Swamp thing: Nets’ departure from Meadowlands just what they need

A V-C-Free throw Contrary to what you’ve heard – or even seen – New Jersey’s a pretty great state.

I’ve been accused of rampant hyperbole about my home state before – correctly – but hear me out. If you get far enough up Route 46, away from the sleazy Teterboro Airport motels and “spas,” you find the mountains. And if you get far enough down the Parkway, you find a beautiful shoreline – and not the sort inhabited by “The Situation.”

My theory about why people get the idea that Jersey is horrible is that most people only see it when they pass through. If you land at Newark Airport and head up the Turnpike to NYC, you see a Godforsaken stretch of highway and smoke-belching factories. If that’s all you see, I can understand thinking it’s the worst area in America.

Which brings me to the Nets, who I went to see against the Orlando Magic last night. In my opinion, they can’t get out of the Meadowlands soon enough. I can’t blame the building entirely for their absurd 6-55 record, but it’s not the proper environment for a professional sports team.

About a month ago, I went to see the Knicks play the Raptors at the Garden, and though the Knicks are far from a good time – hell, they lost to the Nets tonight – at least the arena seems legitimate. You saw how it rocked when T-Mac played his first game, and you could see it being like that again.

But you can’t see the Izod Center like that. It’s like a crypt – and not in a good, Halloween-ish way. It’s just a cold, uninviting place to watch a game, or play in one. And the surrounding area is a disgrace at the moment, with construction everywhere and this enormous white elephant structure next to Izod that’s intended to be an indoor ski jump connected to a shopping mall, or something to that effect, but may never open.

You could see this on the faces of the Nets. If their terrible record isn’t enough to make them want to stay in bed, they have to venture to a lousy stadium in the middle of the swamp, and play in front of a semi-packed crowd mostly there to see the other team. Brook Lopez went through the motions at shootaround looking like he’s rather be in a dentist’s chair.

And you can see it on the faces of the Magic. Dwight Howard and Co. were just passing through, just having some fun. It was Latin Night, and Dwight spent a good portion of the night flashing that megawatt grin and bopping along with the salsa dancers during time-outs.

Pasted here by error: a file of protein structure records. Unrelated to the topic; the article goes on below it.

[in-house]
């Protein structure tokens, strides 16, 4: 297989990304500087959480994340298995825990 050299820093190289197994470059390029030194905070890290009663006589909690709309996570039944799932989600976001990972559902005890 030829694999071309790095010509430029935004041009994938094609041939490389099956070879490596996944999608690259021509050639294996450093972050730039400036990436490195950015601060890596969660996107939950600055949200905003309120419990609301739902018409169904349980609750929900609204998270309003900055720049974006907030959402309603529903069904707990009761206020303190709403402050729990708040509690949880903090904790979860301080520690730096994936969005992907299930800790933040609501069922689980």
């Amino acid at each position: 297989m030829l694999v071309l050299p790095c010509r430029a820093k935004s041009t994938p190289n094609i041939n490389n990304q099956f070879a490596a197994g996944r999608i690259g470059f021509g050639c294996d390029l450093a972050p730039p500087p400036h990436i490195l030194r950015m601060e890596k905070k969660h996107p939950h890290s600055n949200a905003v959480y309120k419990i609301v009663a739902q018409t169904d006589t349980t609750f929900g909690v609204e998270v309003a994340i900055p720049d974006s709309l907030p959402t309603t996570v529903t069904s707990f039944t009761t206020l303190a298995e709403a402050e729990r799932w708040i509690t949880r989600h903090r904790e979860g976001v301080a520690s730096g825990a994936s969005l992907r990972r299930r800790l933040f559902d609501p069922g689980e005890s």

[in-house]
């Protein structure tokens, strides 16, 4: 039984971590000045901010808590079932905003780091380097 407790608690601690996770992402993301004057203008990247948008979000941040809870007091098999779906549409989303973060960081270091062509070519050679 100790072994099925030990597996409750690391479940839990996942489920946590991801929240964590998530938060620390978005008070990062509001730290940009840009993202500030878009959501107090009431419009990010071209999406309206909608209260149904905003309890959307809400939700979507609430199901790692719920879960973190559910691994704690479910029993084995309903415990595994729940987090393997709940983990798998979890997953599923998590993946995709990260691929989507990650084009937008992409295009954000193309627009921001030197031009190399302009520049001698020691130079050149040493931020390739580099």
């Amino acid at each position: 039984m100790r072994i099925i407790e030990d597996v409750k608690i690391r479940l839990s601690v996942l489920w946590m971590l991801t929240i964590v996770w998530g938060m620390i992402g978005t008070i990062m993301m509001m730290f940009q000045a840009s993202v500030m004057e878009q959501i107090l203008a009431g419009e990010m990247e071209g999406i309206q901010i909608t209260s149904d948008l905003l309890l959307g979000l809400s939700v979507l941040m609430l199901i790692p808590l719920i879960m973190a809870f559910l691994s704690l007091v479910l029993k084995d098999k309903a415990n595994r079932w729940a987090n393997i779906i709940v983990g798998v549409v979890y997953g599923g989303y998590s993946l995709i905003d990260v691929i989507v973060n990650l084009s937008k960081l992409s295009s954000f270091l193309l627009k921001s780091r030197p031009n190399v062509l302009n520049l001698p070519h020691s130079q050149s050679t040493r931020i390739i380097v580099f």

Clowning around Overall, the Magic looked and acted like they were there for a scrimmage. You obviously don’t want to lose to the Nets, but Orlando’s talent level was so far superior that no urgency was required; they never put the game away but also were never in danger. In particular, Howard’s physical dominance made the game look easy, swallowing up 16 rebounds and blocking four shots.

The only connection the fans made last night was with Vince Carter, who averaged 23.6 points during a 4 1/2-year stay with the Nets. Carter has seemed to go through the motions for most of the season after coming to the Magic in a draft-day trade, but Jersey fans starved for excitement and star power, not to mention victories, had no choice but to reminisce about Carter  finishing off alley-oop dunks from Jason Kidd. This was evidenced by the approving, knowing ovation for the PA Announcer describing for old time’s sake a “V-C… Three!”

I may or may not know these guys The Magic were obviously impressive – they are, after all, one of the most talented teams in the East – but I’m not quite sure they have the same vibe that last year’s NBA Finalists had. I realize Hedo Turkoglu is having a subpar season for the Raptors, but he fit in well with the system that they ran – and for that matter, so did Courtney Lee. Jameer Nelson’s around this year, but his knees could go at any time. We’ll see how it shakes out, but the Cavaliers strike me as a better team right now.

Sidebar: I was glad to watch personal favorite J.J. Redick, my second time seeing him live in the pros. Though he scored two points, he looked focused and in better shape than I’ve seen him in the past. I look forward to seeing him in a system that allows him a bit more freedom.

Back on topic, I find it interesting that the Nets are already pushing ticket packages for next season’s move to Newark, with the slogan “It’s All New,” adding, “Uniforms Subject to Change.” Translation: “New arena, and hopefully we’ll have some good players.”

ewing_redick The move certainly can’t hurt. I haven’t been to the Prudential Center, but my friends who’ve been there for hockey say it’s nice. Nobody has kind things to say about the Izod Center, since it has the feel of an enormous warehouse. And it’s impossible to sell tickets when most people simply go for free. (That’s why I was there)

It may be difficult to erase the negative feelings of New Jersey fielding one of the worst teams in NBA history, but getting out of the swamp is a good start. There’s simply nothing left in the Meadowlands, and truth be told, those Kidd teams couldn’t even draw when they were good.

They do have a ton of cap room, and they have a sure-fire future star in Lopez to build around. Understandably, it may be difficult to get players to play in Brick City for the next two years, but after that they’ll most likely be in Brooklyn, something virtually everyone finds intriguing. And they have that rich Russian owner.

Like the state they play in, there are actually things to like with the Nets if you look hard enough. But you’re not going to see any of them in East Rutherford. I’m not saying that things are definitely going to get better when they’re in Newark or Brooklyn. But I guarantee they wouldn’t have gotten better in the swamp.


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